Enigma Variations solved? Oh, not again….

There has been very little reaction to an explosive claim in the Times this weekend by ‘one of the country’s sharpest young musical minds’ that he had cracked the riddle at the heart of Edward Elgar’s breakthrough work.

According to Ed Newton-Rex, 31 – ‘a composer and artificial intelligence music expert who obtained a double starred first in music from Cambridge, graduating top of his year’ – it’s a tune from Pergolesi’s Stabat Mater.

Some are persuaded.

Most are not bothered – any more than they were three months ago when a laughing policeman – ‘a police inspector with an MA in crime patterns’ – told the Daily Telegraph that he had cracked the code, albeit with an unfathomable solution.

Or the Leeds professor who discovered in 2015 that it was a well-known hymn.

All good theories. None matters much any more.

In 1985, when Elgar’s godson disclosed to me the name of the composer’s long-lost girfriend, the story made the front page of the Sunday Time and we were bombarded for weeks afterwards with clues as to the lady’s whereabouts.

That was then. Today, classical music is a peripheral pursuit and the mass media no longer carry critical mass.

Sad but true.

The music endures.

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  • Garry Humphreys says:

    Whatever brilliant solutions emerge, only Elgar knows the truth, so we’ll never know, unless some documentary evidence comes to light, which is unlikely.

    • Petros Linardos says:

      Indeed! In the meantime, we can keep enjoying this wonderful music, even without knowing the riddle. Norman Lebrecht was right: “The music endures”.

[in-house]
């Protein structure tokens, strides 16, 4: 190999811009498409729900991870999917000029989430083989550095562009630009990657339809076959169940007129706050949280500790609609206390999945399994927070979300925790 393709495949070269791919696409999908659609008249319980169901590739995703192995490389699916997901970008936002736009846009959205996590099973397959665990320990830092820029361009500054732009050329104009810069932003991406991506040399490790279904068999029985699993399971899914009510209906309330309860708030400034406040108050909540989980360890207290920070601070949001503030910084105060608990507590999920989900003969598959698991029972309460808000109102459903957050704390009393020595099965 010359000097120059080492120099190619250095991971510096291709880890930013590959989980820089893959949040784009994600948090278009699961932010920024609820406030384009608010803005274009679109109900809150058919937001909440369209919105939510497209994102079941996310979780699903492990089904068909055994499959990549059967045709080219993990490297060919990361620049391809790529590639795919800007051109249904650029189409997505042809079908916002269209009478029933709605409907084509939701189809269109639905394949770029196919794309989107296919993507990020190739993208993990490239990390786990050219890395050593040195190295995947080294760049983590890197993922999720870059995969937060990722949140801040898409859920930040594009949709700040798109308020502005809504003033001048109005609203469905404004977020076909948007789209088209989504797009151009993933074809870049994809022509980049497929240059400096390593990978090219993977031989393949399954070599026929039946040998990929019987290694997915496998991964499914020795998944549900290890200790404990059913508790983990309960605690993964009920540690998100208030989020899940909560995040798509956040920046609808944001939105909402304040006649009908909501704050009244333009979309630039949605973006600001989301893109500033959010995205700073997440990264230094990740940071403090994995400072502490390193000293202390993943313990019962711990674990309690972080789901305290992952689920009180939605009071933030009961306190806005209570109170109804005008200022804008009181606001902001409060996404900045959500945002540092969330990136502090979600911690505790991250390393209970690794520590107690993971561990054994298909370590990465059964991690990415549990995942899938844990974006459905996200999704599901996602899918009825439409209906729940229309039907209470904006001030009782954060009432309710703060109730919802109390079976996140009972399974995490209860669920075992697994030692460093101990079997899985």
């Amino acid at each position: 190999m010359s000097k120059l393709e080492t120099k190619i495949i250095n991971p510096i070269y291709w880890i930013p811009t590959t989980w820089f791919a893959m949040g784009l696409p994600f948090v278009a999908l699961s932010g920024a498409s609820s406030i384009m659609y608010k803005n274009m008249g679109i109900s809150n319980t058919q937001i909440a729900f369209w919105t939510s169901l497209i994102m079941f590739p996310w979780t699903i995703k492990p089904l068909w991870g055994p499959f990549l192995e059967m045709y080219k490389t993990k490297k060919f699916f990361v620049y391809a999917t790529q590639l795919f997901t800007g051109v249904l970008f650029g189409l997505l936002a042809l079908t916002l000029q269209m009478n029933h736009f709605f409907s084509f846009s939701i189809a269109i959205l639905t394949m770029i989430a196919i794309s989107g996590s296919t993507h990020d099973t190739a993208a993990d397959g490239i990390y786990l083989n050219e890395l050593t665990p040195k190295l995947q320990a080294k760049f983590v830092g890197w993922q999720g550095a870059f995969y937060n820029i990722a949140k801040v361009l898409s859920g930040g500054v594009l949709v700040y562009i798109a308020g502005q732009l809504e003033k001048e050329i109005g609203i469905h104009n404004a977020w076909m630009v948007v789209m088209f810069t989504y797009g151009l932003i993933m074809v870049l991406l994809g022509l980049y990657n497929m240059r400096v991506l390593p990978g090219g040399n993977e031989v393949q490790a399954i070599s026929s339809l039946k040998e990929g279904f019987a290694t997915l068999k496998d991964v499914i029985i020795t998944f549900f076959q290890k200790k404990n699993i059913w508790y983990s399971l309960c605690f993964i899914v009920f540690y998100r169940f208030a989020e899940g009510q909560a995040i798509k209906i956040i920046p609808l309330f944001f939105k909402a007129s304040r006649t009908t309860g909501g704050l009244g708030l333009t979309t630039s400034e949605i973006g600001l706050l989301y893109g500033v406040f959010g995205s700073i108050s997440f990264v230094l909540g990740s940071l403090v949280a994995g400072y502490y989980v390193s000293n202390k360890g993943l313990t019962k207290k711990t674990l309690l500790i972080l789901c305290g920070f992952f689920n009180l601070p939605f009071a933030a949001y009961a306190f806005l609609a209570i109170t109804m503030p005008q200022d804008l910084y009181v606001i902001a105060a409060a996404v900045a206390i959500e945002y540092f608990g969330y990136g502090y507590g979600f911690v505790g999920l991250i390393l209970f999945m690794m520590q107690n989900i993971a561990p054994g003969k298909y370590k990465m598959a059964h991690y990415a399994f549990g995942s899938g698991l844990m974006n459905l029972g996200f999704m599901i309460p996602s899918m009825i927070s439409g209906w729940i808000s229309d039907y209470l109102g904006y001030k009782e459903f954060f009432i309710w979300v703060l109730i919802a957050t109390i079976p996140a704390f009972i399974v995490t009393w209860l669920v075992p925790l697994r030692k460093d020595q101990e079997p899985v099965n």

• fflambeau says:

    His explanation is highly convincing.

  • Cleve Orch Fan says:

    “Explosive claim”? About a 120 year old piece of music that the vast majority of humans have never heard? It’s not even explosive in the niche world of Classical music.

  • Here’s another one for you Norman. Personally, I’ll stick with the Mozart “Prague” Symphony theory.


  • Greg Bottini says:

    “Enigma Variations” is a masterpiece, possibly Elgar’s greatest work.
    I, for one, have no interest whatsoever concerning where Elgar came up with his inspiration.
    I only know that the beauty and profundity of Nimrod makes me cry every time I hear it.
    Every. Single. Time.

  • A meticulous assessment of Pergolesi’s ‘Stabat Mater’ confirms that melody fails to satisfy five of six criteria provided by Elgar. The British media’s repeated attempts to prop up a non-German solution proffered by students of English institutions is admirable but misguided. The absent Theme is German in origin, a critical clue affirmed by the Theme’s German title (Enigma is spelled the same in German as it is in English), Elgar’s German rendering of his first name for the Finale (E.D.U.ard), and four melodic quotations in Variation XIII from a German composer’s concert overture with the original German title ‘Meeresstille und glückliche Fahrt.’ To learn more about this surprising melodic solution, read my 37-page paper cited by Wikipedia, ‘Evidence for Ein feste Burg as the Covert Theme to Elgar’s Enigma Variations.’

  • Mendelssohn’s version of Luther’s well-known hymn “Ein feste Burg” (A Mighty Fortress) plays “through and over” Variation IX Nimrod in the following audiovisual demonstration:


    This contrapuntal mapping affirms the identity of the covert melody to Elgar’s Enigma Variations. To learn more, visit http://enigmathemeunmasked.blogspot.com/2010/09/variation-ix-nimrod-with-ein-feste-burg.html

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